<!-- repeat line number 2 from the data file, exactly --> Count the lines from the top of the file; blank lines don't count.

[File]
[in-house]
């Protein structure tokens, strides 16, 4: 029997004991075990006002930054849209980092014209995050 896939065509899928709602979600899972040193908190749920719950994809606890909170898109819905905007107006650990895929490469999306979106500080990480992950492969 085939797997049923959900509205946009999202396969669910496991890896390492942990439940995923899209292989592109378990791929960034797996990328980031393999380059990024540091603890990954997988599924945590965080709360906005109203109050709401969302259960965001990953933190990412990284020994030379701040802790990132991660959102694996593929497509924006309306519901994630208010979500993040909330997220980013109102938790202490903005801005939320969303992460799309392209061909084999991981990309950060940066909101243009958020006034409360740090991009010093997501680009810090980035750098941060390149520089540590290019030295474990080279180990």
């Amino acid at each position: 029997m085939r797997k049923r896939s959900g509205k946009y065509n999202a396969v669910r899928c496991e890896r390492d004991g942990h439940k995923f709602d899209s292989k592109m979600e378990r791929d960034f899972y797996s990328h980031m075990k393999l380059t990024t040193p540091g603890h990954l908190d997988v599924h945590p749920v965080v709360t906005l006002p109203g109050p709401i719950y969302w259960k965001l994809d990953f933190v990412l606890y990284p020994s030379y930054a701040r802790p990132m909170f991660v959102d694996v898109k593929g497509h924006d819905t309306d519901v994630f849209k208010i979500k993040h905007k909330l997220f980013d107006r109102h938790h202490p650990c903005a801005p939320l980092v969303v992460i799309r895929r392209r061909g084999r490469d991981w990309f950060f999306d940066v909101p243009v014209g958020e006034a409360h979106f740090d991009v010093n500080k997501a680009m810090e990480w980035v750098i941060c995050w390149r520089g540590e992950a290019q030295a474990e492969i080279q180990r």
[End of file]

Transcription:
């Protein structure tokens, strides 16, 4: 029997004991075990006002930054849209980092014209995050 896939065509899928709602979600899972040193908190749920719950994809606890909170898109819905905007107006650990895929490469999306979106500080990480992950492969 085939797997049923959900509205946009999202396969669910496991890896390492942990439940995923899209292989592109378990791929960034797996990328980031393999380059990024540091603890990954997988599924945590965080709360906005109203109050709401969302259960965001990953933190990412990284020994030379701040802790990132991660959102694996593929497509924006309306519901994630208010979500993040909330997220980013109102938790202490903005801005939320969303992460799309392209061909084999991981990309950060940066909101243009958020006034409360740090991009010093997501680009810090980035750098941060390149520089540590290019030295474990080279180990």